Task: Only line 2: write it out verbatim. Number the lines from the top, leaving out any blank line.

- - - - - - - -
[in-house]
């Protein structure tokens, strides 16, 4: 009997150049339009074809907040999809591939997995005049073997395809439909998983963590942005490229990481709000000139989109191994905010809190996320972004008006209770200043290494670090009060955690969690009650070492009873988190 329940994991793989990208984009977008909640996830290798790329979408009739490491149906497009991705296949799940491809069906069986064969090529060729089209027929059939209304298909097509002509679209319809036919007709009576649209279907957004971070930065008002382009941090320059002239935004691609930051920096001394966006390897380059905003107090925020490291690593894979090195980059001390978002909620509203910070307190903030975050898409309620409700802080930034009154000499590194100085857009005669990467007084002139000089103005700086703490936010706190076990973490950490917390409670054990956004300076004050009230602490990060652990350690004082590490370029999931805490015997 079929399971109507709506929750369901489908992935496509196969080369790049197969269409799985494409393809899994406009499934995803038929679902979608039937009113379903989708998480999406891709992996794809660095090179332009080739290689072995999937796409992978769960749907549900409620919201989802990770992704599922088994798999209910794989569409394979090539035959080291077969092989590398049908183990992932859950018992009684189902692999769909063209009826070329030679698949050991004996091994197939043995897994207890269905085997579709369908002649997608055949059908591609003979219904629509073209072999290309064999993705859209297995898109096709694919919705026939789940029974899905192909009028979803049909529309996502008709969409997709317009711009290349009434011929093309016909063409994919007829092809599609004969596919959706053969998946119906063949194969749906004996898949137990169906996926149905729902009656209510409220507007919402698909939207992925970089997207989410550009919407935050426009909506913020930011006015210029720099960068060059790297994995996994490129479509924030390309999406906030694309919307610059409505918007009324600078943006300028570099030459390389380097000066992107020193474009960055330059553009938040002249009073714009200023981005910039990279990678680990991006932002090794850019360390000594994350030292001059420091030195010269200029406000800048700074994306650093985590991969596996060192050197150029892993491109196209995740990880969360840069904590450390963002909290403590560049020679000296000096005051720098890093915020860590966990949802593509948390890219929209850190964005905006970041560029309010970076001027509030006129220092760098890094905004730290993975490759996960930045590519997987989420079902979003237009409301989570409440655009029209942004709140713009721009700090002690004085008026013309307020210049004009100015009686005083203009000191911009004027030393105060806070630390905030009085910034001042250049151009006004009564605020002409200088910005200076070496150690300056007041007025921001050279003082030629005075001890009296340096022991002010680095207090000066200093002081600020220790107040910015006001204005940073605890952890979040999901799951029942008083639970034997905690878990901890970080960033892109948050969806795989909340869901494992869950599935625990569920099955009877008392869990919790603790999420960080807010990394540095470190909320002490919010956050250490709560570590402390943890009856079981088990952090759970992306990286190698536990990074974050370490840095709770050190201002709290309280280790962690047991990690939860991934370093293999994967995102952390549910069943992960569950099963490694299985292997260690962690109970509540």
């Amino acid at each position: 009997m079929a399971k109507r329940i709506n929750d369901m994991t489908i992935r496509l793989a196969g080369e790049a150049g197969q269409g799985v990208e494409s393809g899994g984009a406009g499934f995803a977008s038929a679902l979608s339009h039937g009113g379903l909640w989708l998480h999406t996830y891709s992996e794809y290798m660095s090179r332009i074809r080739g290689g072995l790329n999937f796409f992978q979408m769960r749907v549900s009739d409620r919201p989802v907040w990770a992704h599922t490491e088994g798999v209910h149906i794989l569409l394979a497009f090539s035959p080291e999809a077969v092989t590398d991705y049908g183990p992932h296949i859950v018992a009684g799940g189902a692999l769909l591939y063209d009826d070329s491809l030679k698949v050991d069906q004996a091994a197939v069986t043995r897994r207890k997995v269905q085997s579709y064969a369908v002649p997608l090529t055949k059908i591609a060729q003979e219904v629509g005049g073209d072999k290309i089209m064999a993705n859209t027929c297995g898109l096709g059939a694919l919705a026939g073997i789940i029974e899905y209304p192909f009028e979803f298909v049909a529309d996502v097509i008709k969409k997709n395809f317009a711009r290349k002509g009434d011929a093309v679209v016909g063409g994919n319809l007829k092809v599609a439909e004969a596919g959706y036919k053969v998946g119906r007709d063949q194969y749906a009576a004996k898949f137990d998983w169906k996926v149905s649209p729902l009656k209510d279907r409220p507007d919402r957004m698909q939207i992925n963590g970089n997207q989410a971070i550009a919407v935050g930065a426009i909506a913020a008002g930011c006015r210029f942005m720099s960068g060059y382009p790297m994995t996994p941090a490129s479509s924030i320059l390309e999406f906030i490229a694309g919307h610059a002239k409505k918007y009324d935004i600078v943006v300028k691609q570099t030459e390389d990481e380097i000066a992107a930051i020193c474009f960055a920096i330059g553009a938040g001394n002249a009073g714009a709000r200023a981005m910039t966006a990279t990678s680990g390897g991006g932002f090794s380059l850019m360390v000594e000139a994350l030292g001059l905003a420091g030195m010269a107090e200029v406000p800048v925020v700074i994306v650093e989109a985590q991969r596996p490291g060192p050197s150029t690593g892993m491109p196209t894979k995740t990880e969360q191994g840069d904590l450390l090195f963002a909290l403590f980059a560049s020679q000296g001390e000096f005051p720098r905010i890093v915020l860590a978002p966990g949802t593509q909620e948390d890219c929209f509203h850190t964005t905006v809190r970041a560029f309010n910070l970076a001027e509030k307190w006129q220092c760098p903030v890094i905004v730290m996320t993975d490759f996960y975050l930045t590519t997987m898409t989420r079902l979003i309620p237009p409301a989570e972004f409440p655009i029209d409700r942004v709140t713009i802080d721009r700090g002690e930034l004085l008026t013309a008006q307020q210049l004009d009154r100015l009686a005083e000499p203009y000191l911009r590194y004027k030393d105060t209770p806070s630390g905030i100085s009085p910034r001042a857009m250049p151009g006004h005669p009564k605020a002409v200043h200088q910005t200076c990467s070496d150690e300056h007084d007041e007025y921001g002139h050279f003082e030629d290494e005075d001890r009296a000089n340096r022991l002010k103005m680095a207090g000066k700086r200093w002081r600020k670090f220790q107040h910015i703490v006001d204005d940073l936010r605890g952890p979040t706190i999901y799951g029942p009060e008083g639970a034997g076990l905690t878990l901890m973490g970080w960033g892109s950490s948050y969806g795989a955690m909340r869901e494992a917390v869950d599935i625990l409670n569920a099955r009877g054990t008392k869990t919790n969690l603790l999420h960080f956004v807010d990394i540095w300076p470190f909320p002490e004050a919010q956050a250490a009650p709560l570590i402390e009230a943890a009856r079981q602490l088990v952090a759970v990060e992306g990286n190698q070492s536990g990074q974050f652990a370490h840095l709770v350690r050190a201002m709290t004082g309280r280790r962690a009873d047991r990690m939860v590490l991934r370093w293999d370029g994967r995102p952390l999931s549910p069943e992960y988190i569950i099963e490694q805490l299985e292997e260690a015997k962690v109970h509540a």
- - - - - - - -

């Protein structure tokens, strides 16, 4: 009997150049339009074809907040999809591939997995005049073997395809439909998983963590942005490229990481709000000139989109191994905010809190996320972004008006209770200043290494670090009060955690969690009650070492009873988190 329940994991793989990208984009977008909640996830290798790329979408009739490491149906497009991705296949799940491809069906069986064969090529060729089209027929059939209304298909097509002509679209319809036919007709009576649209279907957004971070930065008002382009941090320059002239935004691609930051920096001394966006390897380059905003107090925020490291690593894979090195980059001390978002909620509203910070307190903030975050898409309620409700802080930034009154000499590194100085857009005669990467007084002139000089103005700086703490936010706190076990973490950490917390409670054990956004300076004050009230602490990060652990350690004082590490370029999931805490015997 079929399971109507709506929750369901489908992935496509196969080369790049197969269409799985494409393809899994406009499934995803038929679902979608039937009113379903989708998480999406891709992996794809660095090179332009080739290689072995999937796409992978769960749907549900409620919201989802990770992704599922088994798999209910794989569409394979090539035959080291077969092989590398049908183990992932859950018992009684189902692999769909063209009826070329030679698949050991004996091994197939043995897994207890269905085997579709369908002649997608055949059908591609003979219904629509073209072999290309064999993705859209297995898109096709694919919705026939789940029974899905192909009028979803049909529309996502008709969409997709317009711009290349009434011929093309016909063409994919007829092809599609004969596919959706053969998946119906063949194969749906004996898949137990169906996926149905729902009656209510409220507007919402698909939207992925970089997207989410550009919407935050426009909506913020930011006015210029720099960068060059790297994995996994490129479509924030390309999406906030694309919307610059409505918007009324600078943006300028570099030459390389380097000066992107020193474009960055330059553009938040002249009073714009200023981005910039990279990678680990991006932002090794850019360390000594994350030292001059420091030195010269200029406000800048700074994306650093985590991969596996060192050197150029892993491109196209995740990880969360840069904590450390963002909290403590560049020679000296000096005051720098890093915020860590966990949802593509948390890219929209850190964005905006970041560029309010970076001027509030006129220092760098890094905004730290993975490759996960930045590519997987989420079902979003237009409301989570409440655009029209942004709140713009721009700090002690004085008026013309307020210049004009100015009686005083203009000191911009004027030393105060806070630390905030009085910034001042250049151009006004009564605020002409200088910005200076070496150690300056007041007025921001050279003082030629005075001890009296340096022991002010680095207090000066200093002081600020220790107040910015006001204005940073605890952890979040999901799951029942008083639970034997905690878990901890970080960033892109948050969806795989909340869901494992869950599935625990569920099955009877008392869990919790603790999420960080807010990394540095470190909320002490919010956050250490709560570590402390943890009856079981088990952090759970992306990286190698536990990074974050370490840095709770050190201002709290309280280790962690047991990690939860991934370093293999994967995102952390549910069943992960569950099963490694299985292997260690962690109970509540």